My Macbook Pro (Retina, Mid 2012) kernel panic every time when shutdown or reboot. I'm currently using OS X 10.11 El Capitan. How can I solve this issue?

Here is the panic report

*** Panic Report ***
panic(cpu 4 caller 0xffffff80080a97df): "(default pager): [KERNEL]: default memory manager"@/Library/Caches/com.apple.xbs/Sources/xnu/xnu-3248.60.10/osfmk/default_pager/default_pager.c:421
Backtrace (CPU 4), Frame : Return Address
0xffffff81f3bbbdb0 : 0xffffff80080dab52 
0xffffff81f3bbbe30 : 0xffffff80080a97df 
0xffffff81f3bbbe60 : 0xffffff80080a962b 
0xffffff81f3bbbe80 : 0xffffff800813ccd1 
0xffffff81f3bbbef0 : 0xffffff8008623c54 
0xffffff81f3bbbf10 : 0xffffff80081b8eca 
0xffffff81f3bbbfb0 : 0xffffff80081ecd86 

BSD process name corresponding to current thread: logind
Boot args: vm_compressor=1

Mac OS version:

Kernel version:
Darwin Kernel Version 15.6.0: Thu Jun 23 18:25:34 PDT 2016; root:xnu-3248.60.10~1/RELEASE_X86_64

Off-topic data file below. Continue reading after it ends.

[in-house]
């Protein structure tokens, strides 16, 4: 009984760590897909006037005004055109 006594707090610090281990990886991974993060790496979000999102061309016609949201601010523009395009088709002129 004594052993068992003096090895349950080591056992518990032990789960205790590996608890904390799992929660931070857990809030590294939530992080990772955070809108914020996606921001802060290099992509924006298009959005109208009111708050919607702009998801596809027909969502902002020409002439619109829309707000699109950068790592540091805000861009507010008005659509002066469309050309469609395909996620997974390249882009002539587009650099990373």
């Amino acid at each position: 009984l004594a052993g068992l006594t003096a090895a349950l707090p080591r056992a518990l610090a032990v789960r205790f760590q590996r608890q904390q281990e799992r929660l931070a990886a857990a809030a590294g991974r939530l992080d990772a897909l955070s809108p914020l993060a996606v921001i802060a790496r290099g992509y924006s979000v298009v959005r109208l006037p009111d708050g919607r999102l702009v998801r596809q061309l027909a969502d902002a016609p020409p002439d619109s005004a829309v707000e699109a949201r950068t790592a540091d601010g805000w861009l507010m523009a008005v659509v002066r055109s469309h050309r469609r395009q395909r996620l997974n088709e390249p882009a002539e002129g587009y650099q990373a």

Kernel UUID: B5AA8E3E-65B6-3D0E-867B-8DCCF81E536C
Kernel slide:     0x0000000007e00000
Kernel text base: 0xffffff8008000000
__HIB  text base: 0xffffff8007f00000
System model name: MacBookPro10,1 (Mac-***C7CD******81F)
  • 1
    Kernel panic can also be a variety of sources - you need to read error logs and see where it is coming from – Simon Sheehan Jul 28 '16 at 2:17

There are many sources will cause a kernel panic. For this case, the root cause is disabled compressed memory.

First, please make sure compressed memory is disabled with Terminal

sysctl -a vm.compressor_mode

The output is like:

vm.compressor_mode: 1 --> Disabled
vm.compressor_mode: 4 --> Enabled (Default)

If compressed memory is disabled, you can reset NVRAM by booting with holding Option+Cmd+P+R.

Alternatively, you can reset NVRAM boot-args with Terminal. But use this way cautiously.

sudo nvram boot-args=""

After reset NVRAM, compressed memory will be enabled by default.

Edit: Thanks to @jrodatus for providing another way to reset NVRAM.

| improve this answer | |
  • In some some cases, the sudo nvram ... command may get undone/reversed on reboot after a crash, which can cause the problem to persist (as it was in my case). Booting with Cmd+Option+P+R is another way to reset the boot-args – user453074 Dec 5 '17 at 6:30

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